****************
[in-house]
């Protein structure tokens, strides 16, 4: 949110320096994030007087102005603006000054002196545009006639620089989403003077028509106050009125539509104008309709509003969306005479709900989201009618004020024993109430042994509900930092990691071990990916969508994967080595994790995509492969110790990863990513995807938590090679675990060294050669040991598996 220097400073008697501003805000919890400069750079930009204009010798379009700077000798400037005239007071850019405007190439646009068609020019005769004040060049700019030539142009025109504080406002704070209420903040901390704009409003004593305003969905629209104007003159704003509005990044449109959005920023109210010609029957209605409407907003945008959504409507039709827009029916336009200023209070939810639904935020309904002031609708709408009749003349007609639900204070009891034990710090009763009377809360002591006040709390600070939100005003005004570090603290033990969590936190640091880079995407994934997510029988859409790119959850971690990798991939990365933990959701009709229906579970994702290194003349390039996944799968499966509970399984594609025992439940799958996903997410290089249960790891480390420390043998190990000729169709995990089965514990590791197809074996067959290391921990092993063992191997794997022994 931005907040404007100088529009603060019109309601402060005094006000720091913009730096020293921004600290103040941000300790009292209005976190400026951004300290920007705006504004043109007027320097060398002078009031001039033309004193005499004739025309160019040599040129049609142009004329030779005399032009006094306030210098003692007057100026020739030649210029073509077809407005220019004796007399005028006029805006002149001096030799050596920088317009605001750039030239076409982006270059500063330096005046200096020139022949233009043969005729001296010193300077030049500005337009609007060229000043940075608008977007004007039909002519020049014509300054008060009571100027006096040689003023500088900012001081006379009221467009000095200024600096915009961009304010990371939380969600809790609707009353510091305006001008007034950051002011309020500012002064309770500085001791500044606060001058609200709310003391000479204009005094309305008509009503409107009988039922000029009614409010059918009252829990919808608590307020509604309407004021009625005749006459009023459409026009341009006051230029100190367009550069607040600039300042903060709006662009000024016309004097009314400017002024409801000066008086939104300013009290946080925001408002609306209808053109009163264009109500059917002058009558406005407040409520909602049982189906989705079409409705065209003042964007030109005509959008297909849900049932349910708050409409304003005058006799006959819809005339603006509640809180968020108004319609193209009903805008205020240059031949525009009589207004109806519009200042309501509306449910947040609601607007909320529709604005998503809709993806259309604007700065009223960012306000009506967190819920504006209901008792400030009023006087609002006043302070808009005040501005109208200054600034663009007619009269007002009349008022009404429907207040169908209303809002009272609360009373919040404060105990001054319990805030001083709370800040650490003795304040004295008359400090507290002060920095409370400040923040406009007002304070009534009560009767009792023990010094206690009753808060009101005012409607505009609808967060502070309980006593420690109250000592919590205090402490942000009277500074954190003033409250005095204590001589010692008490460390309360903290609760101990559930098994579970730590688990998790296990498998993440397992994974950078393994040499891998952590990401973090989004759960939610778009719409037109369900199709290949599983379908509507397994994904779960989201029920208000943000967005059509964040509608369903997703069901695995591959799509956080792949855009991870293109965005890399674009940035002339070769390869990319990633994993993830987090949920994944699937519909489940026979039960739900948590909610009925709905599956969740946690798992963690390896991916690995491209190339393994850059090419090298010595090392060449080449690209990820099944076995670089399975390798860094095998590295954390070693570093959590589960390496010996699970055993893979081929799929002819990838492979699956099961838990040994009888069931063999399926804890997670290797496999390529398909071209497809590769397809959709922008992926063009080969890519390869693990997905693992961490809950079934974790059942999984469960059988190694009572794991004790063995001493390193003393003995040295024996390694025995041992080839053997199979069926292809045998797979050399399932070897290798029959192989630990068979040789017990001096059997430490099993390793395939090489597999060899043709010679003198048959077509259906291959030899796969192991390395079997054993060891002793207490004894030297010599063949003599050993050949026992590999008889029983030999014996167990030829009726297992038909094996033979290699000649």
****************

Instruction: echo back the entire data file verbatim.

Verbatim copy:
[in-house]
């Protein structure tokens, strides 16, 4: 949110320096994030007087102005603006000054002196545009006639620089989403003077028509106050009125539509104008309709509003969306005479709900989201009618004020024993109430042994509900930092990691071990990916969508994967080595994790995509492969110790990863990513995807938590090679675990060294050669040991598996 220097400073008697501003805000919890400069750079930009204009010798379009700077000798400037005239007071850019405007190439646009068609020019005769004040060049700019030539142009025109504080406002704070209420903040901390704009409003004593305003969905629209104007003159704003509005990044449109959005920023109210010609029957209605409407907003945008959504409507039709827009029916336009200023209070939810639904935020309904002031609708709408009749003349007609639900204070009891034990710090009763009377809360002591006040709390600070939100005003005004570090603290033990969590936190640091880079995407994934997510029988859409790119959850971690990798991939990365933990959701009709229906579970994702290194003349390039996944799968499966509970399984594609025992439940799958996903997410290089249960790891480390420390043998190990000729169709995990089965514990590791197809074996067959290391921990092993063992191997794997022994 931005907040404007100088529009603060019109309601402060005094006000720091913009730096020293921004600290103040941000300790009292209005976190400026951004300290920007705006504004043109007027320097060398002078009031001039033309004193005499004739025309160019040599040129049609142009004329030779005399032009006094306030210098003692007057100026020739030649210029073509077809407005220019004796007399005028006029805006002149001096030799050596920088317009605001750039030239076409982006270059500063330096005046200096020139022949233009043969005729001296010193300077030049500005337009609007060229000043940075608008977007004007039909002519020049014509300054008060009571100027006096040689003023500088900012001081006379009221467009000095200024600096915009961009304010990371939380969600809790609707009353510091305006001008007034950051002011309020500012002064309770500085001791500044606060001058609200709310003391000479204009005094309305008509009503409107009988039922000029009614409010059918009252829990919808608590307020509604309407004021009625005749006459009023459409026009341009006051230029100190367009550069607040600039300042903060709006662009000024016309004097009314400017002024409801000066008086939104300013009290946080925001408002609306209808053109009163264009109500059917002058009558406005407040409520909602049982189906989705079409409705065209003042964007030109005509959008297909849900049932349910708050409409304003005058006799006959819809005339603006509640809180968020108004319609193209009903805008205020240059031949525009009589207004109806519009200042309501509306449910947040609601607007909320529709604005998503809709993806259309604007700065009223960012306000009506967190819920504006209901008792400030009023006087609002006043302070808009005040501005109208200054600034663009007619009269007002009349008022009404429907207040169908209303809002009272609360009373919040404060105990001054319990805030001083709370800040650490003795304040004295008359400090507290002060920095409370400040923040406009007002304070009534009560009767009792023990010094206690009753808060009101005012409607505009609808967060502070309980006593420690109250000592919590205090402490942000009277500074954190003033409250005095204590001589010692008490460390309360903290609760101990559930098994579970730590688990998790296990498998993440397992994974950078393994040499891998952590990401973090989004759960939610778009719409037109369900199709290949599983379908509507397994994904779960989201029920208000943000967005059509964040509608369903997703069901695995591959799509956080792949855009991870293109965005890399674009940035002339070769390869990319990633994993993830987090949920994944699937519909489940026979039960739900948590909610009925709905599956969740946690798992963690390896991916690995491209190339393994850059090419090298010595090392060449080449690209990820099944076995670089399975390798860094095998590295954390070693570093959590589960390496010996699970055993893979081929799929002819990838492979699956099961838990040994009888069931063999399926804890997670290797496999390529398909071209497809590769397809959709922008992926063009080969890519390869693990997905693992961490809950079934974790059942999984469960059988190694009572794991004790063995001493390193003393003995040295024996390694025995041992080839053997199979069926292809045998797979050399399932070897290798029959192989630990068979040789017990001096059997430490099993390793395939090489597999060899043709010679003198048959077509259906291959030899796969192991390395079997054993060891002793207490004894030297010599063949003599050993050949026992590999008889029983030999014996167990030829009726297992038909094996033979290699000649």